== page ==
Wednesday, June 17, 2015

13k: Buzzy: 1960 Mini, Honda B16B swap

The last Honda-swapped Mini we featured was a raucous, rear-engined, rear-drive donut machine with a turbocharged K20 packing 495 horsepower. With "just" 185 horsepower out of a JDM Type-R B16B 1.6-liter pushing around a 1,400-lb curb weight, this Mini has a power:weight ratio of a C6 Z06. In a short-wheelbase front-drive layout, you would be crazy to pass on at least one ride. But you would be even crazier to drive it daily. Find this 1960 Mini with a Honda B16B swap currently bidding here on eBay for $12,650, located in Flagler Beach, FL, with 18 hours to go. 

B-series swaps are relatively common in Minis. Most use the B16A2 from the EM1 Civic Si, or the B18 from an Integra GS-R. This seller ponied up for the 8,500-RPM Type-R engine and accompanying short-ratio five-speed Type-R manual transmission, joined to a limited-slip differential that may or may not help control the original 10-inch wheels.

A Mini Tec front subframe kit includes everything from axle shafts to an alternator bracket, and makes the B-swap less daunting. The workmanship behind the whole piece, right down to the exhaust hanger mount for the center exhaust, is impressive. But it's okay to be put off by the polarizing steel widebody (with suicide doors) and molded front lip.

Inside, it's a different story. The rear seats and the dash ran off with the speedometer, replaced by a lumpy carpet job and fluids, respectively. However, rust is acting as natural selection on the remaining classic Minis, so good ones tend to be in the $12k price anyway. Might as well get one that can melt your face.

See another high-revving swap in something other than respray red? Email us at

PhiLOL actually likes the tuna here, but abhors structural rust. Save the manuals.


  1. No thanks. IMO a mini should always be a sleeper, and that body kit, those crazy doors, uh uh.

    The lack of dashboard & ugly cloth draped where rear seats should be are also major turn-offs.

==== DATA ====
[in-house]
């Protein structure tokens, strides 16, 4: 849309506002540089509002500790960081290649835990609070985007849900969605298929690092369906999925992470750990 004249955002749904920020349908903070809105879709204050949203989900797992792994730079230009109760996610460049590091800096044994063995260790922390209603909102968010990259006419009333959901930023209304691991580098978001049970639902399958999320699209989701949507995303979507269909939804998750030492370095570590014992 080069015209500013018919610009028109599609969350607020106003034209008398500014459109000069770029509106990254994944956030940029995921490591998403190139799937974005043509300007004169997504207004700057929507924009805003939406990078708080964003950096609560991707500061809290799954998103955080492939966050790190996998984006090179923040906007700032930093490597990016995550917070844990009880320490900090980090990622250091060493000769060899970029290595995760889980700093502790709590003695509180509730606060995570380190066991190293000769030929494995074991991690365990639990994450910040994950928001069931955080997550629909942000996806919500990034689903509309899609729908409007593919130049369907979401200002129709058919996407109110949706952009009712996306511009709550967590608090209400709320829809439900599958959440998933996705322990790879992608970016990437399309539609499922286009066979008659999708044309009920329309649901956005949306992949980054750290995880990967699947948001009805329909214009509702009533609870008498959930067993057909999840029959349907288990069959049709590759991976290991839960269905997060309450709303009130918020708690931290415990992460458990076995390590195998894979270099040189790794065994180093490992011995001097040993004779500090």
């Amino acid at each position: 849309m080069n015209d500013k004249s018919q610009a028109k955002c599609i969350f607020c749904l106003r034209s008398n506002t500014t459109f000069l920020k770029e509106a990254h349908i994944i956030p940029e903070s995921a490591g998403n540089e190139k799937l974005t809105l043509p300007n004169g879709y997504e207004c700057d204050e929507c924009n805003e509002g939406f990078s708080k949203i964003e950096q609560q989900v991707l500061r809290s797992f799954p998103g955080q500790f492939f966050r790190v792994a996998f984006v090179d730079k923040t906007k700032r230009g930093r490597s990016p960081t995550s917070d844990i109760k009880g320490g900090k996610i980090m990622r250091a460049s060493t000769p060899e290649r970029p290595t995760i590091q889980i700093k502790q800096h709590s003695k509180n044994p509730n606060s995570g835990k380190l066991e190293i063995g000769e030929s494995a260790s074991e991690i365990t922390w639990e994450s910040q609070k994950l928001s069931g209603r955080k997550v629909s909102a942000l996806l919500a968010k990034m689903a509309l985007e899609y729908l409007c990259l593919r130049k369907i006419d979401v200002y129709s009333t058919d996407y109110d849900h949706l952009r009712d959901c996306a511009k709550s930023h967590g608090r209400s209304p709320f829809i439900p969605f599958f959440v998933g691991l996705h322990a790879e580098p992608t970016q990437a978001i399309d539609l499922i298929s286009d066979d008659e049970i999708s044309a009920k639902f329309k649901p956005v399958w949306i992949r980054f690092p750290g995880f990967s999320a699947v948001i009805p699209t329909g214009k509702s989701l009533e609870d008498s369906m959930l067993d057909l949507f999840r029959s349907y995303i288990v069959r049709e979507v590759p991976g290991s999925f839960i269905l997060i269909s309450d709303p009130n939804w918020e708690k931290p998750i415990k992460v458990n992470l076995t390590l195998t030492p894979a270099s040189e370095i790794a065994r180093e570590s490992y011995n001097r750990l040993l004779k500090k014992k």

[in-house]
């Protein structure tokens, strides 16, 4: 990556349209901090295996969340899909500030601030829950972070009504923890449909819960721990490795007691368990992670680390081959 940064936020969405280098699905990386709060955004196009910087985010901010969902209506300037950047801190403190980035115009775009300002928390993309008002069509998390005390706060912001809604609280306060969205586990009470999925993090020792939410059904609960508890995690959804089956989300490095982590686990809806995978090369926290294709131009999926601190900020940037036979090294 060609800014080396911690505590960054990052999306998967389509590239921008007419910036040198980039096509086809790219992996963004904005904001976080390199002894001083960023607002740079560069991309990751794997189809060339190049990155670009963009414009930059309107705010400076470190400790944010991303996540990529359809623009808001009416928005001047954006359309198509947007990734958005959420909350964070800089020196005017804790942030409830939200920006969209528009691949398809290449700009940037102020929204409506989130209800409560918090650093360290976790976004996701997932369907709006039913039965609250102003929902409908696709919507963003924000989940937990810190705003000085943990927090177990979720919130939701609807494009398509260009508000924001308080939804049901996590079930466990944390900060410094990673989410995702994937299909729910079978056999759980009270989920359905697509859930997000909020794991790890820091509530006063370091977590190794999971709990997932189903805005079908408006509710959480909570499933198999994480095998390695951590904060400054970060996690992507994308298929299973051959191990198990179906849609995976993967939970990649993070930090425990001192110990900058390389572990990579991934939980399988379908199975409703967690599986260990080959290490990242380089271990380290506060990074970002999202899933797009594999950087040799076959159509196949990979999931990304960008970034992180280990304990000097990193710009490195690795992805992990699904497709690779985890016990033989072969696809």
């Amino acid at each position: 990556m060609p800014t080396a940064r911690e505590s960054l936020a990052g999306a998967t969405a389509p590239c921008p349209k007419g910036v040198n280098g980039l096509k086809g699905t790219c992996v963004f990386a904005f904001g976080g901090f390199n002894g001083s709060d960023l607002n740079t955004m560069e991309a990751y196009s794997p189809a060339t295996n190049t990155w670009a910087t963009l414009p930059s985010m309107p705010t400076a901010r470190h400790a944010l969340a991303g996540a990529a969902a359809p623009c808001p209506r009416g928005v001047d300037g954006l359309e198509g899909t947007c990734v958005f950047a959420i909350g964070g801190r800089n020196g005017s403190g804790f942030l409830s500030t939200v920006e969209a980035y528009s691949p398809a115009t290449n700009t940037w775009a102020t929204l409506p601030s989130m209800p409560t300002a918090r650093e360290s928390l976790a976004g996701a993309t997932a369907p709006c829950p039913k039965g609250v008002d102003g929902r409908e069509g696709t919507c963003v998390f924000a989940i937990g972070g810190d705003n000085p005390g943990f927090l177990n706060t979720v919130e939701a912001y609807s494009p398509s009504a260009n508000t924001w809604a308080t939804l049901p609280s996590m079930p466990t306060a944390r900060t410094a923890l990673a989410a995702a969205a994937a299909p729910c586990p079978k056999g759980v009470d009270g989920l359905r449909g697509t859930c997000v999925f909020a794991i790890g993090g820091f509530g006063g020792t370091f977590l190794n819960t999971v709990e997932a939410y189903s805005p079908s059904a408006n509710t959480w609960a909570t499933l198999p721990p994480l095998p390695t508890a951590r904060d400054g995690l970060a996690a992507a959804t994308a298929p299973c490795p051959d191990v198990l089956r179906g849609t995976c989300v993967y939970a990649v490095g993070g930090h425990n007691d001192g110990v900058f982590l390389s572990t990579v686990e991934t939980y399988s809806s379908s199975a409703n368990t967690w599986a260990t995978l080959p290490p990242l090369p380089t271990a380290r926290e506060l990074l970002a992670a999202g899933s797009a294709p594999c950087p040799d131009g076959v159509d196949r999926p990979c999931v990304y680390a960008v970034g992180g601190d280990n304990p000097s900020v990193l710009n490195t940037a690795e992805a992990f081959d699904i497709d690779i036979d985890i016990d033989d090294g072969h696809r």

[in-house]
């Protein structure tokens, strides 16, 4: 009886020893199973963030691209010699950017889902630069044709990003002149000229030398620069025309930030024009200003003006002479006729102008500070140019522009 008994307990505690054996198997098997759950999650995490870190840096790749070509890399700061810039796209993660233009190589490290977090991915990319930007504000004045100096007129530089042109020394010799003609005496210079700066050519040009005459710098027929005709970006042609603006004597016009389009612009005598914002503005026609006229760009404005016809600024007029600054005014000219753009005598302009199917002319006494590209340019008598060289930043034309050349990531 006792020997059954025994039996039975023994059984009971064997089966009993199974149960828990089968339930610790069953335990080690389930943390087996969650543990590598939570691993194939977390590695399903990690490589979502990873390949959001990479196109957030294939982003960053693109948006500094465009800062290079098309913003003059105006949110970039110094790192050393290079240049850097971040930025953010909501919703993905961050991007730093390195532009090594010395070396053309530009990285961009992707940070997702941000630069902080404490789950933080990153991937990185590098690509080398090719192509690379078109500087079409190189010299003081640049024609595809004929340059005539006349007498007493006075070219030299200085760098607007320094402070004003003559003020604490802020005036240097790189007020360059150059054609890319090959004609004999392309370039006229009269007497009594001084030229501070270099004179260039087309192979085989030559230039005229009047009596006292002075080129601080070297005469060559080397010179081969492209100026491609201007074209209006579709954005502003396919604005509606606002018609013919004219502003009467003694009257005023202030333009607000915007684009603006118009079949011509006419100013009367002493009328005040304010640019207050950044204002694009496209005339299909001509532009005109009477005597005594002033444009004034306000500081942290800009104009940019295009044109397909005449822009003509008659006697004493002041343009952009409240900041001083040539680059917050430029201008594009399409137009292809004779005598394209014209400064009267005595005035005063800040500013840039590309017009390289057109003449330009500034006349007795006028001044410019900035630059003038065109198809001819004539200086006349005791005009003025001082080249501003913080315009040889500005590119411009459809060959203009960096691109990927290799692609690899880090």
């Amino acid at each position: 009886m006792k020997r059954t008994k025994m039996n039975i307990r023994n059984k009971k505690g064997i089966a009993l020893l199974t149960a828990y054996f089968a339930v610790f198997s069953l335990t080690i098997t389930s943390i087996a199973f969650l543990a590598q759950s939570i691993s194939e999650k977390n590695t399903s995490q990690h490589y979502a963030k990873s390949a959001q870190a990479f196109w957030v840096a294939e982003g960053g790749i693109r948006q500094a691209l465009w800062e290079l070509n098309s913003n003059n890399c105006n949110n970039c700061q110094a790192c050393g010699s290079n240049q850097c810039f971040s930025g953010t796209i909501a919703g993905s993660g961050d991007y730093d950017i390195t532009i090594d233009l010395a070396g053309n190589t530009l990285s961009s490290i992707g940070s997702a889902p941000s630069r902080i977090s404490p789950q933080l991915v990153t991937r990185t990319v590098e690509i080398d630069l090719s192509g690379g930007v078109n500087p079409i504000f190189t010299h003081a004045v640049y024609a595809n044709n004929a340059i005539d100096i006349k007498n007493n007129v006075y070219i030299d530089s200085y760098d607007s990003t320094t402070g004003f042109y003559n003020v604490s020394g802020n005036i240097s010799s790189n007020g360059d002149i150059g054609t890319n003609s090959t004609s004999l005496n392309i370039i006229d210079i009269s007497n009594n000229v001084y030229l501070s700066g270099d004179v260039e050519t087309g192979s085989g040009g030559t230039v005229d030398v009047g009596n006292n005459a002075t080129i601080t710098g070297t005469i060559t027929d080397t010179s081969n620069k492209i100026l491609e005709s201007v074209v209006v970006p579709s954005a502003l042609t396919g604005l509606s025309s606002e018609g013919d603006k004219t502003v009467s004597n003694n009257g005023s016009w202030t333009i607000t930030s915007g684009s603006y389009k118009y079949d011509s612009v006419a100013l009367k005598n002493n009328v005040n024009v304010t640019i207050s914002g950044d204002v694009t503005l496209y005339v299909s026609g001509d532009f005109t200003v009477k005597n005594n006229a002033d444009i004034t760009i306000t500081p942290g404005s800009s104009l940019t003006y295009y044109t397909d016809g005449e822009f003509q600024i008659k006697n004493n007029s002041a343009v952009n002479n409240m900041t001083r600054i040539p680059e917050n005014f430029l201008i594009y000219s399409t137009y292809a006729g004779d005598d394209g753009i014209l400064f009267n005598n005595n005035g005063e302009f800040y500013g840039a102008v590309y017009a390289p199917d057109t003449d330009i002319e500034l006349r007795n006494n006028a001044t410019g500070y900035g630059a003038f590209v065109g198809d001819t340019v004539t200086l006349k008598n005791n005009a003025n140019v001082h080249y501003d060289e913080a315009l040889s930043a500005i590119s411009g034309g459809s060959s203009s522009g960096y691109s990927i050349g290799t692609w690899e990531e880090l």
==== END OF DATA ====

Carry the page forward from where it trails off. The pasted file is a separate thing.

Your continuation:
There are better minis out there.

  2. I'm sure somehow you can do one of the replacement front subframes without the fat body kit.

    The ur-Mini just ain't right if the sides ain't flat.

  3. My dad is a hardcore Mini/MINI owner and he's owned several, from the originals to the newest. I asked him the other day how he felt about these custom jobs and he told me that there's always been cars like this and in fact there's a rich history of it. He pointed out that without this sort of thing, there would be no Cooper.

    Just the other day, he sent me some crazy video featuring an original gen, highly customized Mini whipping the daylights out of C6 - in a straight line. Maybe it wasn't real but it sure did look like it was.

  4. This would work with patina.


Commenting Commandments:
I. Thou Shalt Not write anything your mother would not appreciate reading.
II. Thou Shalt Not post as anonymous unless you are posting from mobile and have technical issues. Use name/url when posting and pick something Urazmus B Jokin, Ben Dover. Sir Edmund Hillary Clint don't matter. Just pick a nom de plume and stick with it.
III. Honor thy own links by using <a href ="http://www.linkgoeshere"> description of your link </a>
IV. Remember the formatting tricks <i>italics</i> and <b> bold </b>
V. Thou Shalt Not commit spam.
VI. To embed images: use [image src="" width="400px"/]. Limit images to no wider than 400 pixels in width. No more than one image per comment please.